Measuring Broadband Canada Project

What is the Measuring Broadband Canada Project?

In 2015, the CRTC launched a project to objectively measure broadband Internet performance, including actual connection speeds, in Canadian homes. The first phase wrapped up in 2016 with the publication of SamKnows’ Analysis of Broadband Performance in Canada - March & April 2016. The project’s second phase was launched in May 2019, with testing occurring in October 2019. For more information on the second phase, please see the Measuring Broadband Canada report.

The CRTC collaborated with a number of Canadian Internet service providers (ISPs) and SamKnows, a UK-based company specializing in broadband measurements.

The data, collected during both phases from approximately 5,000 Canadian volunteers from across the country:

How is data collected for the Measuring Broadband Canada Project?

A device known as a Whitebox is connected to a volunteer’s home modem or router and monitors the broadband performance when no one is using the Internet connection. This performance data is made available to the volunteer via a Web portal and is also available to the CRTC and the ISP providing the service.

Several performance indicators are measured, including Internet speed, latency and web access times. The data used to measure Internet speed is taken from the location of the service provider to your doorstep. It does not test for Internet speed within different parts of your home. There are many factors that may impact broadband speed and user experience inside the home compared to broadband performance up to the doorstep of the home.

Factors that may impact broadband performance include:

Internet speed was measured from the location of the service provider to your doorstep.
Long Description

Factors that may impact Broadband performance include:

Inside your home:

  • Number of devices in use at the same time in a home
  • Faulty equipment (e.g. router)
  • Poor Wi-Fi connectivity

Outside your home:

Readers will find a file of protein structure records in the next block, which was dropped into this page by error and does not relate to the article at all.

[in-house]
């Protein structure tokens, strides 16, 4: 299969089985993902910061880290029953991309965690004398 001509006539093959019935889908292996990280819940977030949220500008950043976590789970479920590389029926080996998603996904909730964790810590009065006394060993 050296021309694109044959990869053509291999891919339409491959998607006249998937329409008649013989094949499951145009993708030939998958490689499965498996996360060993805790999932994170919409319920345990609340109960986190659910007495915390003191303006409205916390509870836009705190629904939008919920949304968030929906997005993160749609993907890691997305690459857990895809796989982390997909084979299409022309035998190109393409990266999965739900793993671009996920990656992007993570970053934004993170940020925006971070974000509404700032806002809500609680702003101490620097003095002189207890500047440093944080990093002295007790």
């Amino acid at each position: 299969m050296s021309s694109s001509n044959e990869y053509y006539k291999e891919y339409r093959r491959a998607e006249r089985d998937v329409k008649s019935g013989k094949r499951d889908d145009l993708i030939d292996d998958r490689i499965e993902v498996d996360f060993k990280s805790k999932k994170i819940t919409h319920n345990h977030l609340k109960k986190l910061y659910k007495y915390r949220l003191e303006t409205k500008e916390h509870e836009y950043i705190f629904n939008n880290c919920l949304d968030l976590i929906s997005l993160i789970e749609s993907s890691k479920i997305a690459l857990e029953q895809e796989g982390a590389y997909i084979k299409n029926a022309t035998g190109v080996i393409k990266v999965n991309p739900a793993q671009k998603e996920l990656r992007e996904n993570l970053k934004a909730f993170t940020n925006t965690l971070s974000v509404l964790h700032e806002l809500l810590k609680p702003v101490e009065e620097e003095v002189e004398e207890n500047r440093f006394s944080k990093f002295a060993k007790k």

• Heavy internet traffic on a particular site
  • The time it takes for data to travel to and from their destination (e.g. latency)
  • The amount of data packets that travel from their destination but fail to reach your home (e.g. packet loss)

Who were the participating ISPs?

ISPs that participated in this project in 2016 include the following major Canadian wireline service providers:

ISPs that participated in this project in 2019 include all the following major Canadian wireline service providers:

2019 Report

A report with data on the performance of individual Internet service providers and their specific service offerings was published in September 2020. The report provides regional performance metrics and compares the performance of various forms of fixed and wired Internet technologies. The data from this report was collected from October 1, 2019 to October 31, 2019. The report indicated that:

The following elements were measured:

Final Report 2016

A preliminary report with data focusing on performance by region and access technology was published on March 31, 2016. A final report with data on the performance of individual Internet service providers and their specific service offerings was published in September 2016. The reports indicated that:

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